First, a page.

Maximizing co-op dollars may be one reason high-profit AED dealers generate more revenue, despite spending a lower percentage of sales on advertising. Co-op dollars are important enough to Norris Sales Co., that president and owner, Don Zajick, provides a financial incentive to his marketing person if the goals are exceeded.
Annual revenues may also be a factor. Large-volume firms benefit from advertising frequency discounts and other economies of scale. And smaller-volume firms, despite devoting a higher percentage of sales to advertising and sales promotion, are still significantly outspent in real dollars.
Although the typical AED dealer spends the same on advertising as they do on travel and entertainment expenses, Medium dealers (majority of equipment sold is less than 100-hp) spend more on advertising than all dealers.
Phillip Ransom, marketing manager at Mathews Machinery, a Volvo dealer with five locations in California , says the way many dealers market heavy equipment is archaic – salespeople driving around in trucks calling on customers. With the cost of personal sales calls rising, Ransom, like many marketing managers, is exploring alternative ways to reach customers and improve the efficiency of the sales force.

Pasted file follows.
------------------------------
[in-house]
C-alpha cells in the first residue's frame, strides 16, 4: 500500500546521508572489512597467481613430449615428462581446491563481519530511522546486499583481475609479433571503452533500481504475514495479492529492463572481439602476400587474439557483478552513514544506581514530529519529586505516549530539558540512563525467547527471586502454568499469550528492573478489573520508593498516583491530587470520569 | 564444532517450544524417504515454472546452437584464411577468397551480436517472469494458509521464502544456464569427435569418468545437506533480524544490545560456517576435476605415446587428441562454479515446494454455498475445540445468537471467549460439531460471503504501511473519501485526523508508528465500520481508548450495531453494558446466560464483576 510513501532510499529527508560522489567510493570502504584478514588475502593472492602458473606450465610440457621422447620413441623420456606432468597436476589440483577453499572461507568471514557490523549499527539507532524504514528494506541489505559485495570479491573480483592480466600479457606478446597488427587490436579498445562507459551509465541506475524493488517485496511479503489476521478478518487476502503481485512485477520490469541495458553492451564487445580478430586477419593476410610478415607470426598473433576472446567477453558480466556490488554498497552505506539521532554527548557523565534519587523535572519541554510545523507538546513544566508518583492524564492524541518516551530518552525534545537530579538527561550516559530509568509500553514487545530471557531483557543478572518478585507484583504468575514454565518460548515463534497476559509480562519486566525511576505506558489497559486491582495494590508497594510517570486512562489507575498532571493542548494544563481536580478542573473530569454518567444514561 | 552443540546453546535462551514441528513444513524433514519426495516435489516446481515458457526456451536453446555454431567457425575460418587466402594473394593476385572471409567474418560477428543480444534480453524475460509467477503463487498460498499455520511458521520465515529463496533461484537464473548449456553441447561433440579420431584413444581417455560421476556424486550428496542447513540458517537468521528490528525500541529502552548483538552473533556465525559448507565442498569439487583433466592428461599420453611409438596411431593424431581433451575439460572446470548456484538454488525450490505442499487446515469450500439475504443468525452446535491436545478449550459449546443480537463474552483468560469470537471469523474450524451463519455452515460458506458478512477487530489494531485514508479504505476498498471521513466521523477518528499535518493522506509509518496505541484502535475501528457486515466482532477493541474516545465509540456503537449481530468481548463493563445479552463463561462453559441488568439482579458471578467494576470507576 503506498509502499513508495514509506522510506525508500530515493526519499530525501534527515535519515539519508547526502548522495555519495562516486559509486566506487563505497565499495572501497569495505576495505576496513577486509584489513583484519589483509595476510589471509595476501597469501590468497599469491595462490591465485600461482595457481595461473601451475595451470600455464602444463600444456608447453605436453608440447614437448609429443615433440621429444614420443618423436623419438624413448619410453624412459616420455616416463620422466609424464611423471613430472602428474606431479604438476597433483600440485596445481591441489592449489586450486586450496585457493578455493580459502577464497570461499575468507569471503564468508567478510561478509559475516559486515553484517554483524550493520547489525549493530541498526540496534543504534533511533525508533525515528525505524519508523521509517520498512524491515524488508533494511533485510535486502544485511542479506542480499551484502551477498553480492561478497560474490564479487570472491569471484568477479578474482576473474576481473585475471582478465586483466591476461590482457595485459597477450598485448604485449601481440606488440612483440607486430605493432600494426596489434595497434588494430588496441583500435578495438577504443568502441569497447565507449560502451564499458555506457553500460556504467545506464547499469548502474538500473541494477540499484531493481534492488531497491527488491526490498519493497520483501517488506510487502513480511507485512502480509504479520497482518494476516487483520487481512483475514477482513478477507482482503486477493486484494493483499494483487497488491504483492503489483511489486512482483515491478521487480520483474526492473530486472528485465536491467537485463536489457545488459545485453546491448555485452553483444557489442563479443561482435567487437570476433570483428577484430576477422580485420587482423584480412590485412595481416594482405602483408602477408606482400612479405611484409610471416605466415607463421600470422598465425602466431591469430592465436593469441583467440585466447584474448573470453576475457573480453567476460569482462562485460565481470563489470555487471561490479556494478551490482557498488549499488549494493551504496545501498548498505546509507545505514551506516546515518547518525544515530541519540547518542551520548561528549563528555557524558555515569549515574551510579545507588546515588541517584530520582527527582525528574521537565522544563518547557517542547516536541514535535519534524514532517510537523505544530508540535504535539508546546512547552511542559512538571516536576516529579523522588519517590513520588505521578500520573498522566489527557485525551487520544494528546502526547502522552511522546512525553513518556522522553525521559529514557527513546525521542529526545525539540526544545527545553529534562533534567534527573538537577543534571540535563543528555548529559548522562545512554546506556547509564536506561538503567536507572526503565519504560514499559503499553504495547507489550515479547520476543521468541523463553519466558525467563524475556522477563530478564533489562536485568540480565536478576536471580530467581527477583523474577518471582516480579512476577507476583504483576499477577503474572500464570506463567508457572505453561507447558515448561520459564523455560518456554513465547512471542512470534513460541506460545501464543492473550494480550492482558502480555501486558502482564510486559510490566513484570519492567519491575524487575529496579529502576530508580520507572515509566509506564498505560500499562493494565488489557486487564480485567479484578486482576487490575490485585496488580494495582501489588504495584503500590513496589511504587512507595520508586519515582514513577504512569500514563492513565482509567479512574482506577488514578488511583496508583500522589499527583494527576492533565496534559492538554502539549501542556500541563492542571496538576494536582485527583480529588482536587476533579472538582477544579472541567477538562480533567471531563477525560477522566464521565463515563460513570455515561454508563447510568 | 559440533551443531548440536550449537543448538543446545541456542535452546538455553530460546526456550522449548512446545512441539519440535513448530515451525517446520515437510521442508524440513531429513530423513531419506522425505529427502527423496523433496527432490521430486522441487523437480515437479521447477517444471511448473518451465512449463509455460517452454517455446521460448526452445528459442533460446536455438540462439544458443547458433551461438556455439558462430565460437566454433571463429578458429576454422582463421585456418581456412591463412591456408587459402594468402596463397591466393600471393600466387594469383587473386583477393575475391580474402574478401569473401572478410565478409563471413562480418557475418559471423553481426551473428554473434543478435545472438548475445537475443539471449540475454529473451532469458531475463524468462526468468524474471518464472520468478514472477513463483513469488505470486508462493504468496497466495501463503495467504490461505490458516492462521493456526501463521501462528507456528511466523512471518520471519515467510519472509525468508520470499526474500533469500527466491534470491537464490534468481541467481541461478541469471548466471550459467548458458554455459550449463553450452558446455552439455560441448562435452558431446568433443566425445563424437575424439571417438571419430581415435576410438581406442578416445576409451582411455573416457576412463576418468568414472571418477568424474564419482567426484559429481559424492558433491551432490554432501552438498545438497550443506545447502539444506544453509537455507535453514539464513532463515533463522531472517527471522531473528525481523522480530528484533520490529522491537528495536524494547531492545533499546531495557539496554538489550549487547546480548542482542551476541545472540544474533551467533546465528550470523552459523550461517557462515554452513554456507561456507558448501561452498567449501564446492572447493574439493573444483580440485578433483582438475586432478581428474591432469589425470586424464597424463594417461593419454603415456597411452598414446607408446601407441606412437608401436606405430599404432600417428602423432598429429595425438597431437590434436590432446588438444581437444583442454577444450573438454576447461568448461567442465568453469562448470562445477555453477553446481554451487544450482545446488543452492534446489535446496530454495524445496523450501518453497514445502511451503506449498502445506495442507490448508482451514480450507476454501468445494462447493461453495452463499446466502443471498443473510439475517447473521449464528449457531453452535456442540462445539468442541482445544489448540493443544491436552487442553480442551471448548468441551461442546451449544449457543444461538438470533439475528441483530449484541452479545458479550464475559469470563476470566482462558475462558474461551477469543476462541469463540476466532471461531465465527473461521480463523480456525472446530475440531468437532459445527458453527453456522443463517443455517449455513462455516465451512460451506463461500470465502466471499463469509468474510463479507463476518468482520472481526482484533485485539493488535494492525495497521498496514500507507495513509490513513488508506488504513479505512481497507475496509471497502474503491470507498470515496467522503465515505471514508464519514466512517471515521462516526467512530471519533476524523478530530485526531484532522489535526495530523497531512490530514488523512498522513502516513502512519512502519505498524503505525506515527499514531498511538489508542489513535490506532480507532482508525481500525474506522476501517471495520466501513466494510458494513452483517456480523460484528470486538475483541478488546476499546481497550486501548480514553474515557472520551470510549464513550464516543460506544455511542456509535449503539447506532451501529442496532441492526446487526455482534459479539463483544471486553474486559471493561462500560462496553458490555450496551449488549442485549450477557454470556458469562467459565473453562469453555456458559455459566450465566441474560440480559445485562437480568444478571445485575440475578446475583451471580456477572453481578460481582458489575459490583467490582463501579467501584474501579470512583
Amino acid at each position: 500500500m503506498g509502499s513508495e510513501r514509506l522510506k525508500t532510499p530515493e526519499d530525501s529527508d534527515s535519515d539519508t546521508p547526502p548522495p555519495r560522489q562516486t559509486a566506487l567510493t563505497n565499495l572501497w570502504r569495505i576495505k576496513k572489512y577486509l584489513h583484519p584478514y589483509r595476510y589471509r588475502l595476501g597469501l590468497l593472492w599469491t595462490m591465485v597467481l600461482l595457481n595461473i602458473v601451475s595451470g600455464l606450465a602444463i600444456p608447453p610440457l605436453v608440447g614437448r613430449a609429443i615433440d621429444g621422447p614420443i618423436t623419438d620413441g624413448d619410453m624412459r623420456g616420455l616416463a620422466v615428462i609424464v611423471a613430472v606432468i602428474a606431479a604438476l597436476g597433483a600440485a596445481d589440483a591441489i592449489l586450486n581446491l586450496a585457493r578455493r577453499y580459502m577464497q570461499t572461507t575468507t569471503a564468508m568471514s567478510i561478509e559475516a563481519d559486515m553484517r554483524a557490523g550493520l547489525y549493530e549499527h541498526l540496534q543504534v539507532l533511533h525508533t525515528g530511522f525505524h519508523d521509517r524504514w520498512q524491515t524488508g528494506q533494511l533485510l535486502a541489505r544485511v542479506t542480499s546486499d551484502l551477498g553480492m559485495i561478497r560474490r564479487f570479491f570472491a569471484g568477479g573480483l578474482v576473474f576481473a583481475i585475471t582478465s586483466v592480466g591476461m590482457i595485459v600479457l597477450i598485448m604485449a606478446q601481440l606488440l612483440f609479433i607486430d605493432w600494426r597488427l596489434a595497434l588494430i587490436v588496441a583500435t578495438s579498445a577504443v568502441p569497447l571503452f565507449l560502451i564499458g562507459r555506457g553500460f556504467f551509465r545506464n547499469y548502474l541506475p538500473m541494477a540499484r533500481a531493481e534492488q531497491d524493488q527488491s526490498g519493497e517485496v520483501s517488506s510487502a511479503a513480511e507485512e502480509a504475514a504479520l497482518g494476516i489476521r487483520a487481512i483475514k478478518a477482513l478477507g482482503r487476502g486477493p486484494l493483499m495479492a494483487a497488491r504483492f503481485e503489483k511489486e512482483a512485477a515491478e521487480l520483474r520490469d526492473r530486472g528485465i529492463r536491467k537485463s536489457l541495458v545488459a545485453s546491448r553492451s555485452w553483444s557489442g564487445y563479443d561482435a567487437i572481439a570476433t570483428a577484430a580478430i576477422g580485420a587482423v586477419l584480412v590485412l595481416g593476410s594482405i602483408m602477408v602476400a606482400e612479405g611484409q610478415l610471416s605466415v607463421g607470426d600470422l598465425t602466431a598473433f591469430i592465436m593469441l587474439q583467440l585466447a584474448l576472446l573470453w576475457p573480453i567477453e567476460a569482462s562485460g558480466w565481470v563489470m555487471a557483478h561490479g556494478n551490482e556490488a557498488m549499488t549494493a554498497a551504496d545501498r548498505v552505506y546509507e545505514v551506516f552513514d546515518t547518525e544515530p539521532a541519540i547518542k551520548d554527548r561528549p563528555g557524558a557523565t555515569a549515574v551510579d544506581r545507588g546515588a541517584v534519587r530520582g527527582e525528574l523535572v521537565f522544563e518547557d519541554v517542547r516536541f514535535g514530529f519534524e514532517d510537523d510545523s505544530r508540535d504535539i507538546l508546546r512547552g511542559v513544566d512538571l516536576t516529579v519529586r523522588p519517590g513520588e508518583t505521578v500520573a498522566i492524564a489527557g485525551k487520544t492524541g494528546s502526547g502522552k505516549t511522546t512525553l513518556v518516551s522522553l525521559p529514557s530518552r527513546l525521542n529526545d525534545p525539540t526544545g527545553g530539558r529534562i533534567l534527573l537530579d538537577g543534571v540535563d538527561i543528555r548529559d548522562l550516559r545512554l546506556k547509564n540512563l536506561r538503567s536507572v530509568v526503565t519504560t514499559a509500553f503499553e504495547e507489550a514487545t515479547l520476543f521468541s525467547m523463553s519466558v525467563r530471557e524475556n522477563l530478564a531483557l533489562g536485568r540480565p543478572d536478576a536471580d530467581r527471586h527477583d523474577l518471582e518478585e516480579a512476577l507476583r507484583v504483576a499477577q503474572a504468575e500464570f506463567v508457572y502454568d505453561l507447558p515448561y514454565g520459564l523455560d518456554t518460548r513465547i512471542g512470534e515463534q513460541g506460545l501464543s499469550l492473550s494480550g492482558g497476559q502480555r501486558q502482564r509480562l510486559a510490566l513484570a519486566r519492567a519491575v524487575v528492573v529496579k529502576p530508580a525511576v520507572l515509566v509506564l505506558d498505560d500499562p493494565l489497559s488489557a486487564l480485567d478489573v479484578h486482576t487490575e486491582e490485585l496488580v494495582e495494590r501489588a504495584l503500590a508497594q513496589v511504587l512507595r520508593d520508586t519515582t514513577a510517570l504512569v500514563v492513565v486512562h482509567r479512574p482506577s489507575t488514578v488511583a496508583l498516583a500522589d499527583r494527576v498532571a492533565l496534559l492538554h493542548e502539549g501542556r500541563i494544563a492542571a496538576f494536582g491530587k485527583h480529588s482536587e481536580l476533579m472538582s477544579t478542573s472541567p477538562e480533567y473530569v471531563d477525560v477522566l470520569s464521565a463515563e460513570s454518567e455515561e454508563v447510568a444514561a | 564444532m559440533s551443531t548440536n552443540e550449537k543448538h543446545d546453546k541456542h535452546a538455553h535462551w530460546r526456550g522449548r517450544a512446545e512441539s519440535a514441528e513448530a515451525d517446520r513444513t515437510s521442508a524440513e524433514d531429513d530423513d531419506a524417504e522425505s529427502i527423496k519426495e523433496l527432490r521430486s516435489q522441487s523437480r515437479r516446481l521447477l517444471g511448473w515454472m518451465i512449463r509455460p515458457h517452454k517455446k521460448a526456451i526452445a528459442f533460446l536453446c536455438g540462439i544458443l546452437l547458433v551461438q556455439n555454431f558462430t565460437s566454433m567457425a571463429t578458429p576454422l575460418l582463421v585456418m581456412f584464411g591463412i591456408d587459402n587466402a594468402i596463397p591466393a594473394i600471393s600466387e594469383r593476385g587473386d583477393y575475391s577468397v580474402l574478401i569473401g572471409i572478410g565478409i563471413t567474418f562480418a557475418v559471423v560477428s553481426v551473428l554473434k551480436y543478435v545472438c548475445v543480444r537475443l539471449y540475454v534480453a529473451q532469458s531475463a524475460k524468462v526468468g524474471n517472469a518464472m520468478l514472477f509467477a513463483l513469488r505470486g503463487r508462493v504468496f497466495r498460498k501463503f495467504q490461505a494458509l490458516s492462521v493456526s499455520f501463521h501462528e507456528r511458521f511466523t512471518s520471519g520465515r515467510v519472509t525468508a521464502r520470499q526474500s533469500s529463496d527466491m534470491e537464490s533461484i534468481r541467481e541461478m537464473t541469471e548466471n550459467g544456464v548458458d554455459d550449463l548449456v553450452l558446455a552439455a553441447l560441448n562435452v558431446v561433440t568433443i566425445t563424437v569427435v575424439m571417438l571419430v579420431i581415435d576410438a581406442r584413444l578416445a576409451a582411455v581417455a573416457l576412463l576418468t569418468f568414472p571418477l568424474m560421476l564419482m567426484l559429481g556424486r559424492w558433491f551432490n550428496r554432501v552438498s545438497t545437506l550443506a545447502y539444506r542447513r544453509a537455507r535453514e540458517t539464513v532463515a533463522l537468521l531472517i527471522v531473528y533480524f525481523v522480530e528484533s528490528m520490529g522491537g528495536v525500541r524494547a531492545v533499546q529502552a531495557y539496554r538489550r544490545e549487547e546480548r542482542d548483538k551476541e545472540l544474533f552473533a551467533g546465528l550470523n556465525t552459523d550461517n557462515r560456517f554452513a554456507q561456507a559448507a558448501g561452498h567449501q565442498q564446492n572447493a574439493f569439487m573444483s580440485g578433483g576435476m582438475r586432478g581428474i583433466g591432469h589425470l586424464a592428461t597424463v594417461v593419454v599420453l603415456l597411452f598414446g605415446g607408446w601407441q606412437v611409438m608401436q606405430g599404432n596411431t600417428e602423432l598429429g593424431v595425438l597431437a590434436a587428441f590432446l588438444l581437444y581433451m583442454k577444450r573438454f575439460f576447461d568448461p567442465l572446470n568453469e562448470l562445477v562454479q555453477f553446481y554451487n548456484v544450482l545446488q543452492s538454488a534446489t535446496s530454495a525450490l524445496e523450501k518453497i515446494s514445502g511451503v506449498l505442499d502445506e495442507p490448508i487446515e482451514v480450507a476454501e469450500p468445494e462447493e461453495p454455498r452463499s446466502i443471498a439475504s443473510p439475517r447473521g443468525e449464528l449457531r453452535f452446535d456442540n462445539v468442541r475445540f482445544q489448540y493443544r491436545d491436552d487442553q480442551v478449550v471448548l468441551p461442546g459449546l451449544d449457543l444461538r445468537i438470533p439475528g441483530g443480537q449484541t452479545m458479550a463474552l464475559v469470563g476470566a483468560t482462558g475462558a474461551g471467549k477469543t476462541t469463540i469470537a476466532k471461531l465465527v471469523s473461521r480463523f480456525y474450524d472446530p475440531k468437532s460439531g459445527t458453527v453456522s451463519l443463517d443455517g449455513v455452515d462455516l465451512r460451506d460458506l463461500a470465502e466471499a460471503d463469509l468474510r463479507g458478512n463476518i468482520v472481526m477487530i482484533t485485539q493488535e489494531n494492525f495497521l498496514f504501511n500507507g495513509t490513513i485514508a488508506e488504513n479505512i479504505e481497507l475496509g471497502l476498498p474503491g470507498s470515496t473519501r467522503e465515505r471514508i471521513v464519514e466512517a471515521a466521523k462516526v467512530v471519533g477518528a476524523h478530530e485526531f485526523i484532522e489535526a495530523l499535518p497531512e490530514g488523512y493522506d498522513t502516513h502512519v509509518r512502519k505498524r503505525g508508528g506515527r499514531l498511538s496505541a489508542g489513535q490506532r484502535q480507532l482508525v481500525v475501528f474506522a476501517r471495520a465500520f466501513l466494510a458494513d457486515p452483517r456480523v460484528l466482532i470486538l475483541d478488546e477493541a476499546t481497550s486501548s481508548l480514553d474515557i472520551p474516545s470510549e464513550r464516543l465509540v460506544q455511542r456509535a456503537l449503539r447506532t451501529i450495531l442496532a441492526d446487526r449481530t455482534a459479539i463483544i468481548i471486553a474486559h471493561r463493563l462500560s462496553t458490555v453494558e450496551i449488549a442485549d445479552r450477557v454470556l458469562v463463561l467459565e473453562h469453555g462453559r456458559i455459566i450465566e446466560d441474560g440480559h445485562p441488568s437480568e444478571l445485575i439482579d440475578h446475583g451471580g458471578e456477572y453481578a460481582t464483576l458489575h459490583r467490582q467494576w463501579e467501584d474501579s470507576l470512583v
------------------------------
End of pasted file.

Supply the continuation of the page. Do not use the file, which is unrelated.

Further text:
From the more traditional use of direct mail, product and company publicity, space advertising, trade shows and events, to the more unexpected use of telemarketing, e-mail, radio and television, dealers continue to perfect their methods for reaching and influencing the customer base.
Where Buyers Get Information
While dealers clearly have their own opinions about what works and what doesn’t, research conducted by James Informational Media, publishers of Better Roads and Aggregates Manager magazines, provides quantitative data about where contractors, government agencies, consulting engineers and aggregates producers are getting most of their information about the products and services they purchase. In separate studies, 74 percent to 80 percent of subscribers cited trade magazines over an array of other information sources – among them sales reps, websites, word of mouth, e-newsletters and webinars.